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January 28, 2023 08:45 pm | Updated 08:45 pm IST
The domestic goat ( Capra hircus) is a familiar presence in the rural landscape of India and in many developing countries. The goat has played an important economic role in human communities from the time it was domesticated about 10,000 years ago. It has even been argued that the domestication of goats was an important step in mankind’s shift from a hunting-gathering lifestyle to agricultural settlements.
The Food and Agriculture Organisation (FAO) estimates that the world has 830 million goats belonging to about 1,000 breeds. India has 150 million from over 20 prominent breeds. Rajasthan has the most number of goats — the Marwari goat found here is hardy and well-adapted to the climate of deserts. Another hardy breed, found in the dry regions of Maharashtra, Telangana and North Karnataka is the Osmanabadi.
The Malabari (also called Tellicherry) of North Kerala is a prolific breed with low-fat meat, and shares these traits with the beetal goat of Punjab.
The east Indian Black Bengal goat is a vital contributor to the livelihoods of the rural poor of Bangladesh. It contributes over 20 million square feet of skin and hides to the world’s demands for leather goods, from firefighters’ gloves to fashionable handbags. As many farmers lack the space or funds to rear cattle, the goat is rightly called “the poor man’s cow”.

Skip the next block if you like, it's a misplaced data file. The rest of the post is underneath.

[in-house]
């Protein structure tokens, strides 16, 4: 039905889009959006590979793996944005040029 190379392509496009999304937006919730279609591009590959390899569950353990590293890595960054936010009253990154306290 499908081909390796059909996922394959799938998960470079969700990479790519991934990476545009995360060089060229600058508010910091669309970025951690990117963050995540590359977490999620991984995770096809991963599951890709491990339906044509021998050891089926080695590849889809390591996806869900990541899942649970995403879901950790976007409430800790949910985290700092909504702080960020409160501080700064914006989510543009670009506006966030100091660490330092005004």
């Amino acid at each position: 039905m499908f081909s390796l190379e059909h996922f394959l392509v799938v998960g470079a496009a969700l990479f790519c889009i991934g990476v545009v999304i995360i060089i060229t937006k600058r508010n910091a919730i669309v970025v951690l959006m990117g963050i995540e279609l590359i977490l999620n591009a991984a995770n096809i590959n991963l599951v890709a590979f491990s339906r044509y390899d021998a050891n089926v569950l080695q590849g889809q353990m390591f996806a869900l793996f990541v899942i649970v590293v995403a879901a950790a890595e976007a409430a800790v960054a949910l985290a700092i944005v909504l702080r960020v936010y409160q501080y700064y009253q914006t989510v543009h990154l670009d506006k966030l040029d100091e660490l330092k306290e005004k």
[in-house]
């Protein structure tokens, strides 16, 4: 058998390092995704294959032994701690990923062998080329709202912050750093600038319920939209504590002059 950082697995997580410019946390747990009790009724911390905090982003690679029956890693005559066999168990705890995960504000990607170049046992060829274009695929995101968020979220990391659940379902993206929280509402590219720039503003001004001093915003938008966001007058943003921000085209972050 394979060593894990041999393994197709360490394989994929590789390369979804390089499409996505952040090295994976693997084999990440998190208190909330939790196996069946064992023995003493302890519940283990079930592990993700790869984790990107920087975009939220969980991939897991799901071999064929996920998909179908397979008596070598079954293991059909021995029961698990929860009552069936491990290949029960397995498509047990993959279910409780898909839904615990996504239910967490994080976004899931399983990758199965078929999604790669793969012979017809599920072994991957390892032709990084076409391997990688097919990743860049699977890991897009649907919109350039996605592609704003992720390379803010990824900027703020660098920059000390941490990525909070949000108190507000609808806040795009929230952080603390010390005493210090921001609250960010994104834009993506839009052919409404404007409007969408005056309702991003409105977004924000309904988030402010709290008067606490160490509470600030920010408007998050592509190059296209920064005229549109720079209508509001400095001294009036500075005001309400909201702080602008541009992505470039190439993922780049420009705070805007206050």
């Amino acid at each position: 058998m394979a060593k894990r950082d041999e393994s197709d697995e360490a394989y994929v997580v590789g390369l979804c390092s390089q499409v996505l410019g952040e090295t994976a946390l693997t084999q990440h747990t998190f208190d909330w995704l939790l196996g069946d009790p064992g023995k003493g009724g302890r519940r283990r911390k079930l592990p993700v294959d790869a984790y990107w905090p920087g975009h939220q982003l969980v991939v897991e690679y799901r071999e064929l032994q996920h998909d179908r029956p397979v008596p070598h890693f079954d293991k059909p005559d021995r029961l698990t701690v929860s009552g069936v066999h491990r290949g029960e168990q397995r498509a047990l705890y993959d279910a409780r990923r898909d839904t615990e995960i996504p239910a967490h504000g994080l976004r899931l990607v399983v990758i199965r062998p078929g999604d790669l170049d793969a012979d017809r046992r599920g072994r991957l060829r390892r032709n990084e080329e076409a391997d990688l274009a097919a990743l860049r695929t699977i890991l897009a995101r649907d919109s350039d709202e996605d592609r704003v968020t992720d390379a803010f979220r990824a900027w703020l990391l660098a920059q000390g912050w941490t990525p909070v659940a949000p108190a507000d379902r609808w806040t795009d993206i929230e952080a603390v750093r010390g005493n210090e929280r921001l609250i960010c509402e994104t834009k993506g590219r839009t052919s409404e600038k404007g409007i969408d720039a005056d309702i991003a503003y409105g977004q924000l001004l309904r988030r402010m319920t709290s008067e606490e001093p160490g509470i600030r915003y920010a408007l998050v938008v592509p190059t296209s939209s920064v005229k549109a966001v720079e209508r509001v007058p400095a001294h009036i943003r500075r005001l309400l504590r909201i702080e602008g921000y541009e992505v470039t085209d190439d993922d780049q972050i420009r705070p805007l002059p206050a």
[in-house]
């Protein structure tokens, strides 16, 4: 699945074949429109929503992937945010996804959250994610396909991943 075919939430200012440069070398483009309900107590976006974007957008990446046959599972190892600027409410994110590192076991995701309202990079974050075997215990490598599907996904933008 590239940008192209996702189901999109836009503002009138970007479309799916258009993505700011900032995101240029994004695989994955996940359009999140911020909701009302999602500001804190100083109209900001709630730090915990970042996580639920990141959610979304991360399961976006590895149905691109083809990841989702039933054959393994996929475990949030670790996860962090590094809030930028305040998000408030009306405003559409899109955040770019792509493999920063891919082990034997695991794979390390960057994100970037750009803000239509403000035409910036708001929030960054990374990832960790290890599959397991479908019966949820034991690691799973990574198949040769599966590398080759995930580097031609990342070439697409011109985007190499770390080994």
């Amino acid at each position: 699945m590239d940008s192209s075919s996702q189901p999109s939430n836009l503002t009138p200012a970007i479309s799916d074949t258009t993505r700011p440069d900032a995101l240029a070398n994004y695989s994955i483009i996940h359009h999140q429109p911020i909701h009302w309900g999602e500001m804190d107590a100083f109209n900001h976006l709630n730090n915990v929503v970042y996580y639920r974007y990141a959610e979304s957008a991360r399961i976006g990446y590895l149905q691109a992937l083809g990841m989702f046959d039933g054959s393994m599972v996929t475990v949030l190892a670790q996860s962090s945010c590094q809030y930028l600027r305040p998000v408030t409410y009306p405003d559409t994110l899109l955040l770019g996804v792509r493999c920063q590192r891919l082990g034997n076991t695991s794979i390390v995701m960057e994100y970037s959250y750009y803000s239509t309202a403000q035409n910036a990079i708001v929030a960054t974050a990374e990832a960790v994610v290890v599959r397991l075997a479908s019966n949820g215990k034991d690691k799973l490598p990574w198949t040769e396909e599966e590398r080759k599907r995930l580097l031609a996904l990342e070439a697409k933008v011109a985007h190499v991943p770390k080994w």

Indian highlands have scant populations of wild goats, from which domestic goats or sheep have evolved. These include the markhor and the Himalayan and Nilgiri tahr.
Genes from Indian goat breeds spread to all parts of the world during the golden age of steamships. Goats laden on ships heading to Europe from India provided milk and meat on the months-long journey. The Jamunapari goats of Uttar Pradesh were favoured as they yield 300 kg of milk during eight months of lactation. Once in England, the Jamunapari was bred with local breeds to produce the Anglo-Nubian, a champion producer of high-fat milk.
With a generation time of about two years, and plenty of milk production, it is not surprising that goats have attracted the attention of biotechnology companies wishing to produce therapeutic proteins in bulk.
The first success came with ATryn, the trade name for a goat-produced antithrombin III molecule. Antithrombin keeps the blood free from clots, and its deficiency (usually inherited) can lead to serious complications such as pulmonary embolisms. Affected individuals need antithrombin injections twice a week, usually purified from donated blood.
Transgenic goats carrying a copy of the human antithrombin gene have cells in their mammary glands that release this protein into milk. It has been claimed that one goat could produce antithrombin equivalent to what was obtained from 90,000 units of human blood.
Recently, the monoclonal antibody cetuximab, which has been approved by the FDA as an anti-cancer drug against certain lung cancers, has also been produced in cloned goat lines. Large quantities can be made this way (10 grams per litre of milk). It is not yet known whether this ‘Farmaceutical’ will clear regulatory hurdles regarding safety and efficacy. Will other monoclonal antibodies be produced some day in large quantities using goats as drug factories?
( The article was written in collaboration with Sushil Chandani, who works in molecular modelling. [email protected])
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